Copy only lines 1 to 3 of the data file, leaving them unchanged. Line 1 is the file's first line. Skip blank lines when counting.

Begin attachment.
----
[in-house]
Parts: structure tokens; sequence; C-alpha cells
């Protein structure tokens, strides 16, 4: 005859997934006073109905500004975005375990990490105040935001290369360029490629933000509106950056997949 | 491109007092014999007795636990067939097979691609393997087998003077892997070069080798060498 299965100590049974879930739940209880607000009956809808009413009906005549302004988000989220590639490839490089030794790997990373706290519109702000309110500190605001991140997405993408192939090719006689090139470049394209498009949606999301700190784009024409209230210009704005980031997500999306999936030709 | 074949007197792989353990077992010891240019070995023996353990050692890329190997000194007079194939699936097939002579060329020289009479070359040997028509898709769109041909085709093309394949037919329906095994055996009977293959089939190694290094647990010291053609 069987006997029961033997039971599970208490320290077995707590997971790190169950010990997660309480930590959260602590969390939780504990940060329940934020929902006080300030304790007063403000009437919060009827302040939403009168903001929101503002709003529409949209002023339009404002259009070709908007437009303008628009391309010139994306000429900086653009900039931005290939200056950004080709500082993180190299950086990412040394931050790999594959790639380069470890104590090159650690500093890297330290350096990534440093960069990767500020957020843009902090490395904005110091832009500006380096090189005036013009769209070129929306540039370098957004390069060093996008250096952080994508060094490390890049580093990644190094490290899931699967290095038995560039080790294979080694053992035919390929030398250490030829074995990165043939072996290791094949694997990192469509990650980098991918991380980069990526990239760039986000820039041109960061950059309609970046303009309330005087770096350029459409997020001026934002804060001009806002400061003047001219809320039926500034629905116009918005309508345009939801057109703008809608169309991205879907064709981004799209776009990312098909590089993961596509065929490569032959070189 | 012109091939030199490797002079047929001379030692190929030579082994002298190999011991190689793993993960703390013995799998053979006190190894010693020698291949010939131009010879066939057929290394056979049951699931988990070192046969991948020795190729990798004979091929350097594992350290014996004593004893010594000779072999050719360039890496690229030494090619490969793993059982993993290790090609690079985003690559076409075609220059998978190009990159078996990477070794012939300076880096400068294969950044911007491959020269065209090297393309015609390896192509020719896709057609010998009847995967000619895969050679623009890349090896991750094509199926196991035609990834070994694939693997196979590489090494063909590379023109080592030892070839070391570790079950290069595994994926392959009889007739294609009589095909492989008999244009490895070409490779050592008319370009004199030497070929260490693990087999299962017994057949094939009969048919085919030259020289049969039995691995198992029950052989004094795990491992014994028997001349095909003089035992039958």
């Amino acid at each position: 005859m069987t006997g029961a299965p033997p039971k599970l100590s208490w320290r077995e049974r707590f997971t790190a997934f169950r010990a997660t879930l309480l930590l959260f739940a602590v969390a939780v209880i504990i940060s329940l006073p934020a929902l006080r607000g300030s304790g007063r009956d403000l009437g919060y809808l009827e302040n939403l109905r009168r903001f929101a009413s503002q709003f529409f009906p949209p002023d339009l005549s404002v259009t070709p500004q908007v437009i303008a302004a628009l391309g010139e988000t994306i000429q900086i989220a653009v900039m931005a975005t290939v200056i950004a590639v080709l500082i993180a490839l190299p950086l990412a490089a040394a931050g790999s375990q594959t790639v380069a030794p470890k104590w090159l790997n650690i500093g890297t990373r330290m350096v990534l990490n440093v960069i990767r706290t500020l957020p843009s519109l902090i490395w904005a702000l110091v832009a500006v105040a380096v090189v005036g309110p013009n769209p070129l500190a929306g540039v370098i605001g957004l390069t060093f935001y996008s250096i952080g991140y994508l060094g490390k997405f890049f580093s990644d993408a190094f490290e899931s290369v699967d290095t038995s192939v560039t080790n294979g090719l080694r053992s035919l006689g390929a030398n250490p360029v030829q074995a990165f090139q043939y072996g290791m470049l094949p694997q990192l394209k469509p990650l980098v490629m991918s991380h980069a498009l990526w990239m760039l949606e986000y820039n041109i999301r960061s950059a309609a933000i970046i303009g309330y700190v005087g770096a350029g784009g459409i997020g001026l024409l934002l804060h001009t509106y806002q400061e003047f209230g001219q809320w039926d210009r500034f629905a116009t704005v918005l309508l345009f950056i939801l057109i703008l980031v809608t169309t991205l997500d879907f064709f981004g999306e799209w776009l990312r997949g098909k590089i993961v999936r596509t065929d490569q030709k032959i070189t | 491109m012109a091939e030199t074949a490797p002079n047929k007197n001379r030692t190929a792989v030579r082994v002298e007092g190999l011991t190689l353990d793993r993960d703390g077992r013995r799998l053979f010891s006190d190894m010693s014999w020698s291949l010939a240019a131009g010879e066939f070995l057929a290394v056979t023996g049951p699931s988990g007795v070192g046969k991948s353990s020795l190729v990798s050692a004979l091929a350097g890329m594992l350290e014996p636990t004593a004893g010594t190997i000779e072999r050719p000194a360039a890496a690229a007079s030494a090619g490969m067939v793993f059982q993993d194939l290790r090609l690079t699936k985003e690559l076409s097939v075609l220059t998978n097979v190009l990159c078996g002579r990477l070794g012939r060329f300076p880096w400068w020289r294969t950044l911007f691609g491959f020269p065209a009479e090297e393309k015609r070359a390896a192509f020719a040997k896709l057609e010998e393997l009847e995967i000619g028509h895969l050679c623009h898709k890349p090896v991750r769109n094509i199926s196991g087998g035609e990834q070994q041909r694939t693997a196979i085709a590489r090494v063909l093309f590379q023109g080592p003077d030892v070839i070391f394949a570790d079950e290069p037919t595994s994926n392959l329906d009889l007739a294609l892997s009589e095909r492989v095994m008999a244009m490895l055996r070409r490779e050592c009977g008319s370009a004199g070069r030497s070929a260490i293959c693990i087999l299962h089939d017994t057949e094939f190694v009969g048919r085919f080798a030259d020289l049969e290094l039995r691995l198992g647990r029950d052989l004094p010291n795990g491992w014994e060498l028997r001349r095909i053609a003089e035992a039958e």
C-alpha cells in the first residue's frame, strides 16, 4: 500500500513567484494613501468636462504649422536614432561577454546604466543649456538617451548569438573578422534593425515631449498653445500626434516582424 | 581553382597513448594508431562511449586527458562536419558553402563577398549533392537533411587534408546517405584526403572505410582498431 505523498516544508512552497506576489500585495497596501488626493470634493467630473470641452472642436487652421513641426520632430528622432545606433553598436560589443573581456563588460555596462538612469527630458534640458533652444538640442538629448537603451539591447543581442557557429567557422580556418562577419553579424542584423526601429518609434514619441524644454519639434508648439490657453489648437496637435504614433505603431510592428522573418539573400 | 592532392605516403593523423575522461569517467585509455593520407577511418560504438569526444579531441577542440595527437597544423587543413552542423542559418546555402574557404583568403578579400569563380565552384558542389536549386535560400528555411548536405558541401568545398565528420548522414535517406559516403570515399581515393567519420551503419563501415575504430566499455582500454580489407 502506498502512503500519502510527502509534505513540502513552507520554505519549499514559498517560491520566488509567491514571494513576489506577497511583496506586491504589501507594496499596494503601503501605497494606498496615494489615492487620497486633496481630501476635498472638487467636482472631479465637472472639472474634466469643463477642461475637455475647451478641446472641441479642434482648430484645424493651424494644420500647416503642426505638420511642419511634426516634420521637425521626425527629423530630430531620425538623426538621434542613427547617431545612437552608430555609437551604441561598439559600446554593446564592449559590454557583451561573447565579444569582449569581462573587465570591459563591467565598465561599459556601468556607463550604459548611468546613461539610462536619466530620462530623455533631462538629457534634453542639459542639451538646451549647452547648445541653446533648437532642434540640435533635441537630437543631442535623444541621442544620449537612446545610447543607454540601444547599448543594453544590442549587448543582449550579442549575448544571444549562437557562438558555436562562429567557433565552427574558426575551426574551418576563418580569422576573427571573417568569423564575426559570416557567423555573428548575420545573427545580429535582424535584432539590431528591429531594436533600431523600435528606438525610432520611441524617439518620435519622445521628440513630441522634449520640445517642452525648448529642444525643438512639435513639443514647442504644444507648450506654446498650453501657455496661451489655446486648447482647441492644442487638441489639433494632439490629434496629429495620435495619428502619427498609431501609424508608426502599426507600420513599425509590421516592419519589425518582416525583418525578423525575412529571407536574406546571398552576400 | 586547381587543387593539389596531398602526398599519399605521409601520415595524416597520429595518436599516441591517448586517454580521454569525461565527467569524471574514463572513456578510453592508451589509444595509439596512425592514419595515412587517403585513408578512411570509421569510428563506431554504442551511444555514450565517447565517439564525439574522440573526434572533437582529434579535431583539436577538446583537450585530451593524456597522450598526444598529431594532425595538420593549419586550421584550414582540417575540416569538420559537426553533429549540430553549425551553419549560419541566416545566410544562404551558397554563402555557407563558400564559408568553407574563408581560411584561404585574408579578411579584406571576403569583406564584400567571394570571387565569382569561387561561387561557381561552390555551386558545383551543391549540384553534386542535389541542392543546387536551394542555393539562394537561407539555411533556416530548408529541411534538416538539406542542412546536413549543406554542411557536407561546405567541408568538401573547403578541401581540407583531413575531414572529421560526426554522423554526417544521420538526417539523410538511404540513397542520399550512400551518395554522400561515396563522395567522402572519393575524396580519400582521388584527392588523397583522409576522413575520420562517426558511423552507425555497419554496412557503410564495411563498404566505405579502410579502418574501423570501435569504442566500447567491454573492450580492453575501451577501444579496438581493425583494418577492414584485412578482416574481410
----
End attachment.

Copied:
[in-house]
Parts: structure tokens; sequence; C-alpha cells
């Protein structure tokens, strides 16, 4: 005859997934006073109905500004975005375990990490105040935001290369360029490629933000509106950056997949 | 491109007092014999007795636990067939097979691609393997087998003077892997070069080798060498 299965100590049974879930739940209880607000009956809808009413009906005549302004988000989220590639490839490089030794790997990373706290519109702000309110500190605001991140997405993408192939090719006689090139470049394209498009949606999301700190784009024409209230210009704005980031997500999306999936030709 | 074949007197792989353990077992010891240019070995023996353990050692890329190997000194007079194939699936097939002579060329020289009479070359040997028509898709769109041909085709093309394949037919329906095994055996009977293959089939190694290094647990010291053609 069987006997029961033997039971599970208490320290077995707590997971790190169950010990997660309480930590959260602590969390939780504990940060329940934020929902006080300030304790007063403000009437919060009827302040939403009168903001929101503002709003529409949209002023339009404002259009070709908007437009303008628009391309010139994306000429900086653009900039931005290939200056950004080709500082993180190299950086990412040394931050790999594959790639380069470890104590090159650690500093890297330290350096990534440093960069990767500020957020843009902090490395904005110091832009500006380096090189005036013009769209070129929306540039370098957004390069060093996008250096952080994508060094490390890049580093990644190094490290899931699967290095038995560039080790294979080694053992035919390929030398250490030829074995990165043939072996290791094949694997990192469509990650980098991918991380980069990526990239760039986000820039041109960061950059309609970046303009309330005087770096350029459409997020001026934002804060001009806002400061003047001219809320039926500034629905116009918005309508345009939801057109703008809608169309991205879907064709981004799209776009990312098909590089993961596509065929490569032959070189 | 012109091939030199490797002079047929001379030692190929030579082994002298190999011991190689793993993960703390013995799998053979006190190894010693020698291949010939131009010879066939057929290394056979049951699931988990070192046969991948020795190729990798004979091929350097594992350290014996004593004893010594000779072999050719360039890496690229030494090619490969793993059982993993290790090609690079985003690559076409075609220059998978190009990159078996990477070794012939300076880096400068294969950044911007491959020269065209090297393309015609390896192509020719896709057609010998009847995967000619895969050679623009890349090896991750094509199926196991035609990834070994694939693997196979590489090494063909590379023109080592030892070839070391570790079950290069595994994926392959009889007739294609009589095909492989008999244009490895070409490779050592008319370009004199030497070929260490693990087999299962017994057949094939009969048919085919030259020289049969039995691995198992029950052989004094795990491992014994028997001349095909003089035992039958």